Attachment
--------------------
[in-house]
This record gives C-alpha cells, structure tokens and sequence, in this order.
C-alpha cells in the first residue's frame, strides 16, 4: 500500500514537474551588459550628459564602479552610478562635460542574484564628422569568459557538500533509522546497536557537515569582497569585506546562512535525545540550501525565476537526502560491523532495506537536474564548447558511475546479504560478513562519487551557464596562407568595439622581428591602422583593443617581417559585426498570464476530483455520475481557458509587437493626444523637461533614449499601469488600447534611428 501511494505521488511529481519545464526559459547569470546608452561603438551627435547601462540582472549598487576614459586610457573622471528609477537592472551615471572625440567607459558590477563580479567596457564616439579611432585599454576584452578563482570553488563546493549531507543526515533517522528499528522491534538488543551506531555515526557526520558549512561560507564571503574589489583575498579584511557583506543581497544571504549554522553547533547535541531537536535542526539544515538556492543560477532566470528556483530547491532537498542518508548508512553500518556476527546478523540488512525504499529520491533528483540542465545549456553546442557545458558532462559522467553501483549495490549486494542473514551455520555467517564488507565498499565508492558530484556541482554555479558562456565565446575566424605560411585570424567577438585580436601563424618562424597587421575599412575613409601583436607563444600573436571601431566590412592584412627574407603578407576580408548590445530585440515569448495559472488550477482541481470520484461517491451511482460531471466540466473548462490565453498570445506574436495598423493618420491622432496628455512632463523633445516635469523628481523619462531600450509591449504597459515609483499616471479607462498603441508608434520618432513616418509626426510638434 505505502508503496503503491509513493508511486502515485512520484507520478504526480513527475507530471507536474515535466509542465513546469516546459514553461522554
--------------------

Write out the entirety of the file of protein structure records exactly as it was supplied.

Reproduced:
[in-house]
This record gives C-alpha cells, structure tokens and sequence, in this order.
C-alpha cells in the first residue's frame, strides 16, 4: 500500500514537474551588459550628459564602479552610478562635460542574484564628422569568459557538500533509522546497536557537515569582497569585506546562512535525545540550501525565476537526502560491523532495506537536474564548447558511475546479504560478513562519487551557464596562407568595439622581428591602422583593443617581417559585426498570464476530483455520475481557458509587437493626444523637461533614449499601469488600447534611428 501511494505521488511529481519545464526559459547569470546608452561603438551627435547601462540582472549598487576614459586610457573622471528609477537592472551615471572625440567607459558590477563580479567596457564616439579611432585599454576584452578563482570553488563546493549531507543526515533517522528499528522491534538488543551506531555515526557526520558549512561560507564571503574589489583575498579584511557583506543581497544571504549554522553547533547535541531537536535542526539544515538556492543560477532566470528556483530547491532537498542518508548508512553500518556476527546478523540488512525504499529520491533528483540542465545549456553546442557545458558532462559522467553501483549495490549486494542473514551455520555467517564488507565498499565508492558530484556541482554555479558562456565565446575566424605560411585570424567577438585580436601563424618562424597587421575599412575613409601583436607563444600573436571601431566590412592584412627574407603578407576580408548590445530585440515569448495559472488550477482541481470520484461517491451511482460531471466540466473548462490565453498570445506574436495598423493618420491622432496628455512632463523633445516635469523628481523619462531600450509591449504597459515609483499616471479607462498603441508608434520618432513616418509626426510638434 505505502508503496503503491509513493508511486502515485512520484507520478504526480513527475507530471507536474515535466509542465513546469516546459514553461522554